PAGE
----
Crash Safety—Know What To Do

Getting into a car accident is bad news. Even if you walk away from it without a scratch, it's stressful and traumatic and inevitably opens you up for a bunch of post-accident headaches. Unfortunately, the law of averages doesn't work in your favor. Actuarial studies show that drivers, on average, are going to get into a car accident of some sort every 18 years (your mileage may vary, of course).

turning steering wheel sharply

 

The good news is that thanks to modern technologies such as seatbelts, airbags, side curtain airbags, vehicle stability control, traction control, crumple zones and ABS brakes, survivability in an accident is hugely improved over what it was 40 or 50 years ago. Still, if the worst happens, you need to know what to do.

Common sense tells you that safe driving habits will greatly reduce your chances of being in an accident. That means all the stuff you've heard a hundred times before: watching your speed and following distances, don't drive drowsy, don't drive distracted and always, always wear your seatbelts.

Also, make sure your car is well maintained (especially tires and brakes) and that any loose objects that weigh more than a pound or so are secured. Anything loose in the car's interior turns into a missile in the event of a collision.

But then one day, the worst happens. Someone blows a stop sign and T-bones your car, or a distracted driver rear-ends you. What then?

Here are some things to remember for the event you hope doesn't happen.

Be Prepared

  • The first priority is your safety, and that of the people in the other vehicle. If the vehicles can be moved, get them off the road and out of traffic as soon as possible. Make sure everyone is OK, and if anyone is seriously injured in any vehicle call 911 and wait for first responders to arrive — don't attempt to move the injured person . If there are minor injuries like cuts and bruises, administer first aid (you should have a first aid kit in your vehicle).
  • You should have flares or reflective safety triangles in your vehicle. Place a flare or triangle about 200 feet on the other side of the collision to alert other drivers there's trouble ahead.
  • Use your cell phone's camera and get multiple photos of the crash site and the damage to both vehicles. It'll help a lot when it's time to file an insurance claim, and it can be useful to the police for accident reconstruction. You will, of course, want to exchange insurance information with the other driver as soon as possible.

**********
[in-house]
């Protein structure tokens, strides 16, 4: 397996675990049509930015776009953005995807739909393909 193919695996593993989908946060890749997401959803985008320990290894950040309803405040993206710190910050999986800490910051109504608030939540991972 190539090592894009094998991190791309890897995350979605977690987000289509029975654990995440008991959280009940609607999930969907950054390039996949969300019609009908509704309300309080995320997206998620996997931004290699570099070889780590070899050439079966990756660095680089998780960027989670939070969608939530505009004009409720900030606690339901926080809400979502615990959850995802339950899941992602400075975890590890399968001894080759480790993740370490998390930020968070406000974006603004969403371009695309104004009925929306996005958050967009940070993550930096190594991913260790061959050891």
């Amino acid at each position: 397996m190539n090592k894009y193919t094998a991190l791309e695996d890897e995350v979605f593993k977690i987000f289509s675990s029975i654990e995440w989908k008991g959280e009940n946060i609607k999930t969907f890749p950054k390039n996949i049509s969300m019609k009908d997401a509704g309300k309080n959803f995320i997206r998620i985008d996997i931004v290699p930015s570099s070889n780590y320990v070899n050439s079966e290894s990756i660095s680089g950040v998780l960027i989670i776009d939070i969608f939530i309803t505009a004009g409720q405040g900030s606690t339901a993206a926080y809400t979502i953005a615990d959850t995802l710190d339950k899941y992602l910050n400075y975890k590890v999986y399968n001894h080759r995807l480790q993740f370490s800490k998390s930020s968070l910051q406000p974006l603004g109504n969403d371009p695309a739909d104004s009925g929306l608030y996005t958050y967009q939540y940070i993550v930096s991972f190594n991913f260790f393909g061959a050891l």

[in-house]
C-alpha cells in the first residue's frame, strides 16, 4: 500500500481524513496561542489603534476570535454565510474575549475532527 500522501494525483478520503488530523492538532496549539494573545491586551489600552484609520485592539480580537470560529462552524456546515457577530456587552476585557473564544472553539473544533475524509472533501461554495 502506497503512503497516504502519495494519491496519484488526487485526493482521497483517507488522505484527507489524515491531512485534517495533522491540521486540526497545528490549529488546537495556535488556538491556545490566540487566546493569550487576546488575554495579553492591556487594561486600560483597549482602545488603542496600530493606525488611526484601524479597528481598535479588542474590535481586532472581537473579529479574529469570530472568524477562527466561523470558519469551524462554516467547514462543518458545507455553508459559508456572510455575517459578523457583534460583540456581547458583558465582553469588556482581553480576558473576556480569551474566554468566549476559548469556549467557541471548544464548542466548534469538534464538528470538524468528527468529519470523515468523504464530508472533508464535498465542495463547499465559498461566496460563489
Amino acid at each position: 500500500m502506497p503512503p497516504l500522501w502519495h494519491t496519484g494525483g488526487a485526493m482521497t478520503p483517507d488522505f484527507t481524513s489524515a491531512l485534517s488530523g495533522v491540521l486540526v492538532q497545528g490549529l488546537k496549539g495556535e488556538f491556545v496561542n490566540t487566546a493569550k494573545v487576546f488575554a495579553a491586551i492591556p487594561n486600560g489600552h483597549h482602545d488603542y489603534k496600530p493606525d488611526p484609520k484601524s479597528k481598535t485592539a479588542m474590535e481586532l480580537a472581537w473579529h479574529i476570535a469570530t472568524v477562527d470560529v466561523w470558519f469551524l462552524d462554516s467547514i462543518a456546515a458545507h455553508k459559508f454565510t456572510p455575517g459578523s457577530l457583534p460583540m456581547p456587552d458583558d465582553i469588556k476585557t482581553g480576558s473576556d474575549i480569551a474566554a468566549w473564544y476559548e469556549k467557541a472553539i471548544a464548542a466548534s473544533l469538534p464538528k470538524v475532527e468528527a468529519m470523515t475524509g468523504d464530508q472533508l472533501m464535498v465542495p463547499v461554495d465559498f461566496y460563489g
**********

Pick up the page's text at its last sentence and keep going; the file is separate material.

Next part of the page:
Have A Trouble Kit

    The best thing you can do is to make sure you're prepared for any emergency that might happen on the road. That means having a well-equipped trouble bag and taking a few precautions. Your trouble bag should include:

    • Fire extinguisher (self-explanatory)
    • Sharp knife, which is indispensable should you have to cut through a seatbelt
    • Small tool kit or good-quality multi-tool
    • Jumper cables or jump box
    • Duct tape
    • Insurance card, or at least an insurance app on your smartphone
    • Power bank for charging smartphone or other devices
    • Flashlight— many now feature a strobe or flasher to attract attention at, with a heavy-duty butt end that can be used to smash a car window if necessary
    • Can of Fix-A-Flat or other similar product; an air compressor can also be a good idea, although they're a little bulky
    • First aid kit (mentioned above)
    • Triangles or flares (mentioned above)
    • High-protein snacks like nuts or beef jerky

    And if you're in a cold climate or traveling in winter:

    • Blanket, knit cap, gloves and sweater
    • Ice scraper & De-Icer
    • Kitty litter (perfect for traction in snow)
    • Tire chains or tire socks, a new innovation that's a lot easier to use than chains

    If you have a collision that's worse than just a fender bender, forget about your car. Late model vehicles are designed to crumple in a collision, and that's what protects the occupants. Let the insurance company sort out the damage to your car. Your safety is far, far more important than your vehicle. If you know what to do in this difficult, stressful situation, you'll be a lot better off.

    Have you ever been involved in a crash of any kind? Did you know what to do?

    Last updated August 8, 2019

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